these individuals [24-26]. However, should APN in- crease with exercise training in patients with IBD, then exercise may further augment the inflammatory state associated with IBD, or alternatively prevent the anti- inflammatory effects of exercise training. Evidence does exist that low intensity exercise training is in fact pro- tective against oxidative colonic damage in wild type (WT) rats with dextran sodium sulfate (DSS)-induced colitis , however, given that the greatest overall ben- efits of exercise training observed in both the general population and in other chronic conditions occur when the least active individuals become moderately active , it is unknown whether current moderate intensity exercise recommendations would be beneficial or harm- ful to individuals with IBD. Furthermore, it is unknown whether the presence of APN will impede the benefits typically associated with exercise training. Therefore, the aims of this study were to determine the effect of four weeks of moderate-intensity treadmill running on 1) the clinical and histopathological symptoms asso- ciated with acute colitis, 2) intestinal levels of the cyto- kines IL-1β, IL-6, TNF-α and IL-10 and serum adiponectin, 3) intestinal STAT3 and phosphorylated (p)-STAT3 expression, and 4) colonic epithelial cell pro- liferation in APN deficient mice recovering from chemically-induced acute colitis.
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Case presentation: We report the case of a 64-year-old female patient with a history of long-term NSAID use, who was hospitalized with septic shock caused by Klebsiella pneumoniae bacteremia. Computed tomography revealed multiple renal and splenic abscesses with diffuse colon wall thickening. A colonoscopy confirmed colitis with diffuse ulcers. NSAIDs were discontinued after this hospitalization. The abscesses improved after antibiotic treatment. A short course of balsalazide treatment was given under the suspicion of ulcerative colitis. Balsalazide was discontinued four months later due to a non-compatible clinical course. A follow-up colonoscopy two years later revealed a normal colon mucosa, and NSAID-induced colitis was diagnosed.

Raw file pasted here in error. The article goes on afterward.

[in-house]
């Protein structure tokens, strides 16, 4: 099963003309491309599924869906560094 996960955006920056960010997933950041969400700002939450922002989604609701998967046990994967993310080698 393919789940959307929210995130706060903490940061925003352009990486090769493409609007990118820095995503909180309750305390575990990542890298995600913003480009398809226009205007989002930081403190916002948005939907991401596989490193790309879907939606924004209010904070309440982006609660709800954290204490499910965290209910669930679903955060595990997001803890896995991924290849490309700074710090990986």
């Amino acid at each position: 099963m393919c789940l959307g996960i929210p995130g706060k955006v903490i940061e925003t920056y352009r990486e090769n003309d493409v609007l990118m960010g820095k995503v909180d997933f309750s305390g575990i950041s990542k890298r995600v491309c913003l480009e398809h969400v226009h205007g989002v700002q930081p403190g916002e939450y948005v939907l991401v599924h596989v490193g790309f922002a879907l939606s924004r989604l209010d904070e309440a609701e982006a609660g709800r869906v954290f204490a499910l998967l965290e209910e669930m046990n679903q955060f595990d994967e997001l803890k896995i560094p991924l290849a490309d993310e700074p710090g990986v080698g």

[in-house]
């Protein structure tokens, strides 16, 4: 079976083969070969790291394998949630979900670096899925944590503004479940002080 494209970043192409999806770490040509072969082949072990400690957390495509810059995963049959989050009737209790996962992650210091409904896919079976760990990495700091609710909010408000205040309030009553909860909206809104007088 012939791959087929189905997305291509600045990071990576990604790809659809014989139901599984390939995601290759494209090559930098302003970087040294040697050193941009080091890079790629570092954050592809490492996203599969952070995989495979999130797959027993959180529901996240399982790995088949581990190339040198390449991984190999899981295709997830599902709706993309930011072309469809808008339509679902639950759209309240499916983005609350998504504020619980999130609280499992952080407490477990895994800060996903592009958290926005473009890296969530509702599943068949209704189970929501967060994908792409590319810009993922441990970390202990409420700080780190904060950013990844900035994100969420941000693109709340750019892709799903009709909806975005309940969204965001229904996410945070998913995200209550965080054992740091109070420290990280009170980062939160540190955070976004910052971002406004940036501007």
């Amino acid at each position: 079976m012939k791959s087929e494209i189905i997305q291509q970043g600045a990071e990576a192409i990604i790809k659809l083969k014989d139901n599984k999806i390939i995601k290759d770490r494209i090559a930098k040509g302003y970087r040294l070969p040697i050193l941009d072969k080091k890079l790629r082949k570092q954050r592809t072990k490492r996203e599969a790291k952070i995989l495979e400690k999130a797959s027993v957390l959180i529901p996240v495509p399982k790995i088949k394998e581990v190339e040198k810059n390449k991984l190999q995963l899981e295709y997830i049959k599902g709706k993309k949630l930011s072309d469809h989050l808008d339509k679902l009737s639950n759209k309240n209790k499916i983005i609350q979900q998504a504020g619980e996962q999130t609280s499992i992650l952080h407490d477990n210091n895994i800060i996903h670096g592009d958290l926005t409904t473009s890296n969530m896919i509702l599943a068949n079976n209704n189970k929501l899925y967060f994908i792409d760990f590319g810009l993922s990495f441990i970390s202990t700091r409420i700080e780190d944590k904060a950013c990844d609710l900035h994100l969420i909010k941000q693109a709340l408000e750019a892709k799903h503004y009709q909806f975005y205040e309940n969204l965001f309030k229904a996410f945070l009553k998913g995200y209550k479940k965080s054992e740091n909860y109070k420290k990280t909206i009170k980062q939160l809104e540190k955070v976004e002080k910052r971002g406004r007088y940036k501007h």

Abstract: Objective: To investigate the underlying protective effects of Calycosin on experimental colitis. Methods: The effect of Calycosin on pro-inflammatory genes mRNA expression and production were examined using real-time PCR and ELISA. Flow cytometry was used to determine the effect of Calycosin on LPS-induced ROS production in Raw264.7 cells. Western blot assay was used to determine the effect of Calycosin on NF-κB and MAPK pathway ac- tivation. For in vivo models, 2.5% TNBS was utilized through the catheter to induce experimental colitis. Body weight and DAI were evaluated every day. H&E staining were used to evaluate the effect on Calycosin on TNBS-induced colon damage. Moreover, MPO levels, MDA, GSH and SOD in TNBS-treated colon were determined by assay kits. Results: Calycosin significantly inhibited LPS-induced pro-inflammatory cytokines mRNA expression and produc- tion in Raw264.7 cells. 50 mg/kg Calycosin protect against TNBS-induced experimental colitis in mice, decreased oxidative stress and inhibited TNBS-induced inflammatory cytokine production, which is connected to the inhibition of NF-κB pathway. Conclusion: These findings revealed that Calycosin successfully ameliorated the effect of TNBS- induced colitis in mice.